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British Geniuses Explain How They Can Make A Car Go 1,000 MPH

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The Bloodhound SCC is a 44-foot-long “car” that uses a jet engine to accelerate to 350 MPH. Then it turns on a rocket to barf up the equivalent of 135,000 horsepower. That means it can hit 1,000 MPH within one minute of being parked. In theory.

Bloodhound will try for a new land speed record of 800 MPH before the end of 2016. The short story is; Project Director Richard Noble and fighter pilot Andy Green got this car to 763 MPH in 1997. When someone stepped up to challenge their title of Fastest Thing On Wheels, the Bloodhound crew united to rebuild their rolling rocket ship to the absolutely limits of today’s technology.

The eventual goal is Mach 1.4. In layman’s terms; 1,000 MPH. Or 3.6 seconds per mile, if you really want to get excited.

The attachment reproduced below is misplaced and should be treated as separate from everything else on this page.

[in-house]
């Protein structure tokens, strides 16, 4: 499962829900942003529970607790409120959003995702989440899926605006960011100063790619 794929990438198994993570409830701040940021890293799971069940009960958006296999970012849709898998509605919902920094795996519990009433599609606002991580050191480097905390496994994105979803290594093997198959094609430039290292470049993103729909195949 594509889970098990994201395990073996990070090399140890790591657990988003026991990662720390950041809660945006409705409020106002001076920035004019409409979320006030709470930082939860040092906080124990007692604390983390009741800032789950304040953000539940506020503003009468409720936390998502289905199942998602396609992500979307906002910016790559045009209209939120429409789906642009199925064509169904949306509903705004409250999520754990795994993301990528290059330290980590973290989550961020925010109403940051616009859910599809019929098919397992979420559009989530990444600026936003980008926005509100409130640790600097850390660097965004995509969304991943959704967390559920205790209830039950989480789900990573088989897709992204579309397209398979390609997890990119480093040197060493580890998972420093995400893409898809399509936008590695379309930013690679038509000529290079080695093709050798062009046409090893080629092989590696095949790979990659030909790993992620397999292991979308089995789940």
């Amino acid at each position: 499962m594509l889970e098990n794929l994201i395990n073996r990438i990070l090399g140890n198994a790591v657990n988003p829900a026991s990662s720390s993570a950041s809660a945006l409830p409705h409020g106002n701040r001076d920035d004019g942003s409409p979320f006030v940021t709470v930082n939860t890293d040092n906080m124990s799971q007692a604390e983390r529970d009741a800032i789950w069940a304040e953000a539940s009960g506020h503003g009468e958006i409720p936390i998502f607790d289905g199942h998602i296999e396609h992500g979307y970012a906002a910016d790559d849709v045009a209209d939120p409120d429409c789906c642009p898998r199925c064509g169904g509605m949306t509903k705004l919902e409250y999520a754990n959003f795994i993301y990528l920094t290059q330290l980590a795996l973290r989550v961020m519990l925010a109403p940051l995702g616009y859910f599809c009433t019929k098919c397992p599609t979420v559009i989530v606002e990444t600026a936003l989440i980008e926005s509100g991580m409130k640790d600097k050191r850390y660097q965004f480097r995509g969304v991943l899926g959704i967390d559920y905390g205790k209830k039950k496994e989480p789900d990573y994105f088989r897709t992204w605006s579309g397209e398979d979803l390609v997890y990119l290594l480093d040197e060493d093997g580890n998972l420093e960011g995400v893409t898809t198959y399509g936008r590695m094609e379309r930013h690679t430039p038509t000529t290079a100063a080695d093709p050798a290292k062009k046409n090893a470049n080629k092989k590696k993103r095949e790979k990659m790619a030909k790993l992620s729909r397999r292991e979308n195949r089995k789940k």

A total of about 81 people are working to make this happen, which Noble and Green say is intended to inspire the next generation of engineers. The car’s being constantly run and perfected in the South African desert. Pilot Green will be clinging to a carbon fiber cockpit for dear life, but the rest of us can enjoy the record attempts from the comfort of our couches via live stream.

“The South Africans have spent five years perfecting the road surface,” Green explains. The car’s only run in ideal weather, when everybody’s feeling good, and the hand-cleared “track” is smooth as glass.


I’ll let the men in charge explain the rest. The vehicle’s impressive engineering sounds even more elite when it’s described in a British accent.

Hat tip to Alex! Images/video via Carfection

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